I would not propose the union of our Province with the two Colonies without including the lands to the Westward of the river Merrimack as far North as the uppermost part of the River Connecticut, which according to Langdons Map of New hampshire would easily join with that of Merrimack.848 This with our lands on the west side of New hampshire only & the two Colonies would make a noble rich & extensive province exceptionable only on account of it’s power & riches, which objections should not come from you nor me. The Lands on the North side of Massachusetts, have been granted away to the Amount of 200 townships (as they say) but it is impossible for the Grantees to perform their Covenants for settling, tho’ the utmost allowances should be made; and therefore great part of these Lands must revert to the owners of the fee, or, what is the same, must be saleable for a Very trifle to real settlers. Here alone is a Sufficient resort for all the emigrants of Connecticut; they have it indeed at present: but will it not be much more valuable to them, if, by the Union proposed they consider themselves as not going out of their own Governmt.?

    I will now consider the difficulties that are like to attend this Affair: the most obvious of which is that if Boston is to be the Capital, Connecticut will be plainly disadvantaged by its distance from it. For this, I will only consider the convenience of the Attending the Courts of Justice, & the Grand Court of Parliament or General Court as it is called in this Province. For the first I see no impropriety but that, notwithstanding the Union of the Legislature the Administration of Justice may be kept separate & there may be still two Superior Courts of Justice independant of one another. For the Second, it will become reasonable & therefore no doubt will be readily ordered by the Legislature itself that the meeting of the Assembly shall be at a Place equally suitable, as near as may be to the different parts of the united Province. I am sensible that the towns now enjoying these meeting will except to this;849 but the General Equity & advantage of the united Province must prevail. As for the intrest of particular persons, who are now in Office, that may be easily provided for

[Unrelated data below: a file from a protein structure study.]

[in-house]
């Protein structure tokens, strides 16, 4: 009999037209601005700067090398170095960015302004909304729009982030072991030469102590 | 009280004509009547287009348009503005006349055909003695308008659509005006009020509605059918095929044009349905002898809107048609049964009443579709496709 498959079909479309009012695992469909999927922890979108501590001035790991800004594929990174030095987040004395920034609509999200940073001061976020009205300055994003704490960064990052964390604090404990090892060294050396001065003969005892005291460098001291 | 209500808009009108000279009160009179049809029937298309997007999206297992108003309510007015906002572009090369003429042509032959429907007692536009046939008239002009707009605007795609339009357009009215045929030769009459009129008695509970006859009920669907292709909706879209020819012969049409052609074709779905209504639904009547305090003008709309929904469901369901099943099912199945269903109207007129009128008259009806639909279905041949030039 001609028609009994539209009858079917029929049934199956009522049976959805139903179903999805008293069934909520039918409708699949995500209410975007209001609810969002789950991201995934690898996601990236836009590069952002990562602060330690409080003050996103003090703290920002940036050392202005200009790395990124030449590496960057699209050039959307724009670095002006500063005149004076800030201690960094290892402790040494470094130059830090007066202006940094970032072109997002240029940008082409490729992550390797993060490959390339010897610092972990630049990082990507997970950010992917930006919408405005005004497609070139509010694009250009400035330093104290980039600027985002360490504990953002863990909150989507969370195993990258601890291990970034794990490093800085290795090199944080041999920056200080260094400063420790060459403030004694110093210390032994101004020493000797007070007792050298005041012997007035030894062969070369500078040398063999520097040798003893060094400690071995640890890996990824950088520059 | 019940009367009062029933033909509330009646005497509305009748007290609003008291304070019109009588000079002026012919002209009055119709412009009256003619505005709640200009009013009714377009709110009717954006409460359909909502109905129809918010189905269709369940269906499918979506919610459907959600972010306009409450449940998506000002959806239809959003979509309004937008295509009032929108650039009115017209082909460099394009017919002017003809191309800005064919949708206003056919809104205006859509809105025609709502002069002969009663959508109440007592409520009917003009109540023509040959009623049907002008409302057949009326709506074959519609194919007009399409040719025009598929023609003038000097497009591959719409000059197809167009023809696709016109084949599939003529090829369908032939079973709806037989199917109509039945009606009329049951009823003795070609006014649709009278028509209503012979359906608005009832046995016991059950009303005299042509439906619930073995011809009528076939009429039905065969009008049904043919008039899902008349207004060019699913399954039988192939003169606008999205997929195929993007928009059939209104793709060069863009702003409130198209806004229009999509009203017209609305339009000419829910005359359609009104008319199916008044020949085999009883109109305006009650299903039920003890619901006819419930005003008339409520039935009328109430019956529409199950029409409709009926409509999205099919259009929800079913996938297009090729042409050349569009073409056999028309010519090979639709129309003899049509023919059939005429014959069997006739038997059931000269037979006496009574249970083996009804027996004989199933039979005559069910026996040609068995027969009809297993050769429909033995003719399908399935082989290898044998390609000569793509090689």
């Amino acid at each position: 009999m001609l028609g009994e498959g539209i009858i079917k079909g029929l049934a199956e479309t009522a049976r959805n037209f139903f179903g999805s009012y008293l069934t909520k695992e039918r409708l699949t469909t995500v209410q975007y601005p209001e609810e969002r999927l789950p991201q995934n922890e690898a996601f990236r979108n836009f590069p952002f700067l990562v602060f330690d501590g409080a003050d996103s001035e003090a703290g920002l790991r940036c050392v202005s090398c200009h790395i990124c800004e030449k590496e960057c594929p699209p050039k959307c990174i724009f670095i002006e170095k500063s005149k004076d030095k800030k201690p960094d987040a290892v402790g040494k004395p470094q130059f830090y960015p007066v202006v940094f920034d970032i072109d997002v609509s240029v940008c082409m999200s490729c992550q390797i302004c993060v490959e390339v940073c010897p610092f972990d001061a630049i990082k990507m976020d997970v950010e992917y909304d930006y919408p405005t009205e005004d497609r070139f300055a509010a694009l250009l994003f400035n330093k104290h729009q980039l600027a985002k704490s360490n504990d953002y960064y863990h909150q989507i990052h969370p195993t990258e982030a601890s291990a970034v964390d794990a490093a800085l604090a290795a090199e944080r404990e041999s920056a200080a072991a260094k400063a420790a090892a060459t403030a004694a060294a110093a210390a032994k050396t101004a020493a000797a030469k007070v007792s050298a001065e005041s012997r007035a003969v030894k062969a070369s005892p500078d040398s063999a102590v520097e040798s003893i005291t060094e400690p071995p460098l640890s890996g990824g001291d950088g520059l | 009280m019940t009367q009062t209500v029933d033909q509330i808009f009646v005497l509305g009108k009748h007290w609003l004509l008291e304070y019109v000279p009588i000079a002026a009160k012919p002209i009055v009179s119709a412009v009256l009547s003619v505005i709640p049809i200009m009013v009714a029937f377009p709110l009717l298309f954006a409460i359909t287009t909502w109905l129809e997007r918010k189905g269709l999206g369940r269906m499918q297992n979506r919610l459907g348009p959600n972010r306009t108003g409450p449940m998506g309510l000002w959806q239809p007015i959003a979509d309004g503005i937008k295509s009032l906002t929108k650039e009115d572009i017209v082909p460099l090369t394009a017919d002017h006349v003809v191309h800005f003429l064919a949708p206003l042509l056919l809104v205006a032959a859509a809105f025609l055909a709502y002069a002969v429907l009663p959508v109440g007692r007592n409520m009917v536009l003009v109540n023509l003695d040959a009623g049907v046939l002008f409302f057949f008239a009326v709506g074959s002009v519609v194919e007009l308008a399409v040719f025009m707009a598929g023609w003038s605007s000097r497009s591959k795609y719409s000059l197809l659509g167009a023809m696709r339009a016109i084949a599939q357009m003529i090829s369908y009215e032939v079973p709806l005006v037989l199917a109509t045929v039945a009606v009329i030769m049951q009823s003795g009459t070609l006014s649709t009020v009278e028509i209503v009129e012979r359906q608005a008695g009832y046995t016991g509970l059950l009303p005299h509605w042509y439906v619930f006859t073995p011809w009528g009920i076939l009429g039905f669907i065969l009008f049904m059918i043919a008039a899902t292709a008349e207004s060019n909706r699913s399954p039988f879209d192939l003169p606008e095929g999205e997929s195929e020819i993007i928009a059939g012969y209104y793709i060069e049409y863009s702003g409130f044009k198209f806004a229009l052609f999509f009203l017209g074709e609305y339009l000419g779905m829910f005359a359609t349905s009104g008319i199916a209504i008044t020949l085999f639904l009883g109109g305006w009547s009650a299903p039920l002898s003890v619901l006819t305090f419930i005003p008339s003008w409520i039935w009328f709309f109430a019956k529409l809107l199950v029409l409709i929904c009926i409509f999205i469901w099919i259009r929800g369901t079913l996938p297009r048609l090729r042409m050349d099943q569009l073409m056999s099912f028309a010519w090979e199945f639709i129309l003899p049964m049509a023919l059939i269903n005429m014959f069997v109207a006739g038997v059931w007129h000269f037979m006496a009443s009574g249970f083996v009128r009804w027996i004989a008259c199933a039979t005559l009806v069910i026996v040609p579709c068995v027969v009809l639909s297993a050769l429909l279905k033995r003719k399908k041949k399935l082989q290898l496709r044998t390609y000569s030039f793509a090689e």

And now Sr., let me say that if from these loose hints & your improvement of them this Union can be brought about, we shall both of us have some pretension to no little Merit.

    I am Sr. Your most faithful &c

    R. Jackson Esqr

    L, LbC BP, 3: 89-92.

    Herein FB refers to two controversial sets of land grants. The first concerns the Wyoming Valley and land along the upper Susquehanna River that had long been coveted by white settlers from Connecticut and Pennsylvania. Settlement was problematic, since these areas had become a refuge for displaced Delawares and around eighteen other fragmented tribes. The community was led by “King” Teedyescung, whom FB had met at the Easton conference of Oct. 1758, and nominally protected by the Iroquois Confederation and the province of Pennsylvania. The aborted “massacre” to which FB alludes refers to the attempted settlement of Wyoming in May 1762 by ninety settlers from Connecticut under the auspices of the Susquehanna Company. The company claimed the valley under a provincial land grant of 1754, but the settlers’ designs were temporarily thwarted when threats of reprisals from the resident tribes prompted a withdrawal.

    The second set, the “Lands on the North side of Massachusetts,” were the so-called “New Hampshire Grants”—land grants in 131 New Hampshire towns issued by the colony’s government to over 6,000 persons, many of whom resided in other New England colonies; FB’s sons John and Francis were grantees in the town of Barnard, incorporated in Jul. 1761. See George P. Anderson, “New Hampshire Land Grants to Boston Men,” Publications of the Colonial Society of Massachusetts 25 (1922-1923): 33-38.